Some say that women are attracted to "bad boys." I have seen this myself although this is not true for all women, for sure.
Dealing with women, I have always been confronted with the dilemma of whether to behave like a bad boy or to be a nice guy. The problem is that I tend to be a "nice guy" by nature. Hence the reason I am single.
Apply this to the Internet marketing arena.
Mr. Nice Guy Internet marketer:
- Provides valuable content.
- No hype. Just reality.
- Works hard.
- Practices price-stretching, by overdelivering on content and reducing the price.
- Follows ethical marketing behavior.
- He is honest and actually gives a damn about his subscribers/customers (what a revolutionary concept).
- Gives away a lot of material for free.
- Provides rehashed content at a high price.
- Hypes things to the extreme.
- Borrows content from others, changes it around, and sells it for outrageous prices.
- Ethical? Maybe or maybe not. He plays with people's emotions, making them feel as they need the product he is selling. But then we as Internet marketers are always somehow appealing to people's emotions.
- Dishonest and doesn't give a damn about his customers, although he promotes a fake appearance of honesty.
- Doesn't give much for free.
I have to confess that I have "Internet Marketing Bipolar Disoder"; i.e. sometimes I have acted as the nice guy and sometimes as the bad boy.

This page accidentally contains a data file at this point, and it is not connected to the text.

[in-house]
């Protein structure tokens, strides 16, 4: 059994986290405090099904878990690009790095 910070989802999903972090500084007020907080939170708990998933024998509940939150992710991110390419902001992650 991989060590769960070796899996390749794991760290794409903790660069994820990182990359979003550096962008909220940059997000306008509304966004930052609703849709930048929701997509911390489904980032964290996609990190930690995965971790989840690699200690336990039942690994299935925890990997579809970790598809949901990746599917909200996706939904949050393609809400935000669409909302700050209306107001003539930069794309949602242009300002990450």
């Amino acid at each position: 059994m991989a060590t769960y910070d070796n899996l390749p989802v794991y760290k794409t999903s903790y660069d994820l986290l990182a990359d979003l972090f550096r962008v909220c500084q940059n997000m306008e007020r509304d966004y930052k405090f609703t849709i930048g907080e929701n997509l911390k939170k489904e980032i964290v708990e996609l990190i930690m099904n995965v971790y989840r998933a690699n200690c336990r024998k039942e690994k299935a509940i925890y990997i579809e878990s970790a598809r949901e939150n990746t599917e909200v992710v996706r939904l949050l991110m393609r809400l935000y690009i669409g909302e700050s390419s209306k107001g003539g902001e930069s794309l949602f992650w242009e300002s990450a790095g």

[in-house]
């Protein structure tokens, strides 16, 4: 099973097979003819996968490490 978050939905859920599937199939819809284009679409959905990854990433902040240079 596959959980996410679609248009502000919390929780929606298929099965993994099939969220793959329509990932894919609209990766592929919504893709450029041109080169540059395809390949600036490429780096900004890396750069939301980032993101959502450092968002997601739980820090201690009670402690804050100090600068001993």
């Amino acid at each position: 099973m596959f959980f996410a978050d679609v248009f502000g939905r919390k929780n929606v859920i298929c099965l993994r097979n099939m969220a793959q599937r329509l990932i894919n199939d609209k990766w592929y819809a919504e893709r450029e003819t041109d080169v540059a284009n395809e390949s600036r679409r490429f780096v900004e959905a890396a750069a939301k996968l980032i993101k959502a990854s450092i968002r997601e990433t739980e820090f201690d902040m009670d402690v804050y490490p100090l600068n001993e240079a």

Once I actually split-tested both personalities by sending different types of emails leading to two different squeeze pages:
- One squeeze page was full of hype with big highlighted words. The email subject and content was also hype through and through.
- The other squeeze page was plain, and rather "boring." The email also went to the point with no hype whatsoever.
Acting as Mr. Nice Guy resulted in a higher conversion rate for my second squeeze page. People were wary of all the hype.
But this was sent to a double opt-in list containing people who were probably intermediate or advanced Internet marketers.
Yet here is something I have noticed from some of the "bad boy gurus":
It may not work on you or me, or other Warriors, but it certainly works on some people.
But here is the problem: how do you feel morally about yourself after making exaggerated claims about your product, report, or service?
I have to admit I felt really bad, despite some people signing up to my list and buying my products.
So I want to hear from others what your experiences have been.
Have you tried to maintain a no B.S. personality, knowing that although it might be boring, you are being honest to yourself and to others?
Or have you tried the other side of coin, by providing more entertainment value than real content? By making false and exaggerated claims? What were the results?
It's your time to come clean!
Greetings to all of you.